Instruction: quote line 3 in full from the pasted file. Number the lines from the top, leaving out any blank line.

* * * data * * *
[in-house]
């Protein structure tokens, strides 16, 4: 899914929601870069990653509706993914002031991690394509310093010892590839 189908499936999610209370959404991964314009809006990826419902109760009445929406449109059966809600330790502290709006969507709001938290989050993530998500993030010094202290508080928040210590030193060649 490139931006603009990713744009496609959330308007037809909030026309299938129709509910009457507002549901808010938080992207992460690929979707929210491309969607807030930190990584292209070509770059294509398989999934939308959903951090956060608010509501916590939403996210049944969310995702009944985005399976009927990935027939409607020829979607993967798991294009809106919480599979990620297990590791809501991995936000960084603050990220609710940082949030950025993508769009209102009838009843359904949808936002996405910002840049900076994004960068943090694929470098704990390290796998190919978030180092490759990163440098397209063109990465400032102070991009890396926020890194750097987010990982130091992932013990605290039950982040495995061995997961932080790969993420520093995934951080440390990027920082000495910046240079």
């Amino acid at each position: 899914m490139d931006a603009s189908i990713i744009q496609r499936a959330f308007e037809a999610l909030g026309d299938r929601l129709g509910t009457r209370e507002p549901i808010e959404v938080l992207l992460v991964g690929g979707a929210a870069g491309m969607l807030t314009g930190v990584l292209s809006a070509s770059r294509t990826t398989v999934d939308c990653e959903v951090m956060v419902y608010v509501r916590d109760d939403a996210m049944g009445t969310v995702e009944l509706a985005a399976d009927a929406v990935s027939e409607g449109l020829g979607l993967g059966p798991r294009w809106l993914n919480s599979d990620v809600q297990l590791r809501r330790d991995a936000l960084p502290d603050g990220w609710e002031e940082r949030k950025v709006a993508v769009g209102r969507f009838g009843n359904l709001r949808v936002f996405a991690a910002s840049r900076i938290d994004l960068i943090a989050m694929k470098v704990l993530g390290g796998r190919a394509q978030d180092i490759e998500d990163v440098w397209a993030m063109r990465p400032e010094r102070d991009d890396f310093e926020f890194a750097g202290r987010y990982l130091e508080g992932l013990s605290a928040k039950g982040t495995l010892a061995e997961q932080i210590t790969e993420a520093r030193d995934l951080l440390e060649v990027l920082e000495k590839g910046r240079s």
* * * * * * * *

């Amino acid at each position: 899914m490139d931006a603009s189908i990713i744009q496609r499936a959330f308007e037809a999610l909030g026309d299938r929601l129709g509910t009457r209370e507002p549901i808010e959404v938080l992207l992460v991964g690929g979707a929210a870069g491309m969607l807030t314009g930190v990584l292209s809006a070509s770059r294509t990826t398989v999934d939308c990653e959903v951090m956060v419902y608010v509501r916590d109760d939403a996210m049944g009445t969310v995702e009944l509706a985005a399976d009927a929406v990935s027939e409607g449109l020829g979607l993967g059966p798991r294009w809106l993914n919480s599979d990620v809600q297990l590791r809501r330790d991995a936000l960084p502290d603050g990220w609710e002031e940082r949030k950025v709006a993508v769009g209102r969507f009838g009843n359904l709001r949808v936002f996405a991690a910002s840049r900076i938290d994004l960068i943090a989050m694929k470098v704990l993530g390290g796998r190919a394509q978030d180092i490759e998500d990163v440098w397209a993030m063109r990465p400032e010094r102070d991009d890396f310093e926020f890194a750097g202290r987010y990982l130091e508080g992932l013990s605290a928040k039950g982040t495995l010892a061995e997961q932080i210590t790969e993420a520093r030193d995934l951080l440390e060649v990027l920082e000495k590839g910046r240079s």